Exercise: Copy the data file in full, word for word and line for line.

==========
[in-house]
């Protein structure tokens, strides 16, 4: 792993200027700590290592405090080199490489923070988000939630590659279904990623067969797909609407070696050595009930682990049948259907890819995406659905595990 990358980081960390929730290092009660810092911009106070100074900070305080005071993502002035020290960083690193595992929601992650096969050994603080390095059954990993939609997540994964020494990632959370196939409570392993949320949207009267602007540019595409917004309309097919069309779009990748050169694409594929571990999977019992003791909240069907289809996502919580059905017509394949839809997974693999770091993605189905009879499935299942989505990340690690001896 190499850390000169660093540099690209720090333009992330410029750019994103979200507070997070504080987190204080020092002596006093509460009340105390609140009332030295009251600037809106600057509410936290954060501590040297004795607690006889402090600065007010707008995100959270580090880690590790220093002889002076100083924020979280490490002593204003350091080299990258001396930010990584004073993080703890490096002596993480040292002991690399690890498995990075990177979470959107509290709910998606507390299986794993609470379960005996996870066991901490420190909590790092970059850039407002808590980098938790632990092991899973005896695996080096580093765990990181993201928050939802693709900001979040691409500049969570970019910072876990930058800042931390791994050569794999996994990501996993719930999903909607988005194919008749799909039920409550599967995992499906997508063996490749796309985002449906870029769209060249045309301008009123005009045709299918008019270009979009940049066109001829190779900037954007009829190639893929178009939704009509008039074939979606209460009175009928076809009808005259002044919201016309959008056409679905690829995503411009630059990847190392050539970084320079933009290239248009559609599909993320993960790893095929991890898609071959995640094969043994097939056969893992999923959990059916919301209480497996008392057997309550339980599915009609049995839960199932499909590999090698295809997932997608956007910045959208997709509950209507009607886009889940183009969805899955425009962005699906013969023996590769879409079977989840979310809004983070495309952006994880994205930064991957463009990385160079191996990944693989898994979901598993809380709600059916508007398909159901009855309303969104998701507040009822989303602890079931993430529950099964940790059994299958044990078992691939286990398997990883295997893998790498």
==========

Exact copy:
[in-house]
């Protein structure tokens, strides 16, 4: 792993200027700590290592405090080199490489923070988000939630590659279904990623067969797909609407070696050595009930682990049948259907890819995406659905595990 990358980081960390929730290092009660810092911009106070100074900070305080005071993502002035020290960083690193595992929601992650096969050994603080390095059954990993939609997540994964020494990632959370196939409570392993949320949207009267602007540019595409917004309309097919069309779009990748050169694409594929571990999977019992003791909240069907289809996502919580059905017509394949839809997974693999770091993605189905009879499935299942989505990340690690001896 190499850390000169660093540099690209720090333009992330410029750019994103979200507070997070504080987190204080020092002596006093509460009340105390609140009332030295009251600037809106600057509410936290954060501590040297004795607690006889402090600065007010707008995100959270580090880690590790220093002889002076100083924020979280490490002593204003350091080299990258001396930010990584004073993080703890490096002596993480040292002991690399690890498995990075990177979470959107509290709910998606507390299986794993609470379960005996996870066991901490420190909590790092970059850039407002808590980098938790632990092991899973005896695996080096580093765990990181993201928050939802693709900001979040691409500049969570970019910072876990930058800042931390791994050569794999996994990501996993719930999903909607988005194919008749799909039920409550599967995992499906997508063996490749796309985002449906870029769209060249045309301008009123005009045709299918008019270009979009940049066109001829190779900037954007009829190639893929178009939704009509008039074939979606209460009175009928076809009808005259002044919201016309959008056409679905690829995503411009630059990847190392050539970084320079933009290239248009559609599909993320993960790893095929991890898609071959995640094969043994097939056969893992999923959990059916919301209480497996008392057997309550339980599915009609049995839960199932499909590999090698295809997932997608956007910045959208997709509950209507009607886009889940183009969805899955425009962005699906013969023996590769879409079977989840979310809004983070495309952006994880994205930064991957463009990385160079191996990944693989898994979901598993809380709600059916508007398909159901009855309303969104998701507040009822989303602890079931993430529950099964940790059994299958044990078992691939286990398997990883295997893998790498």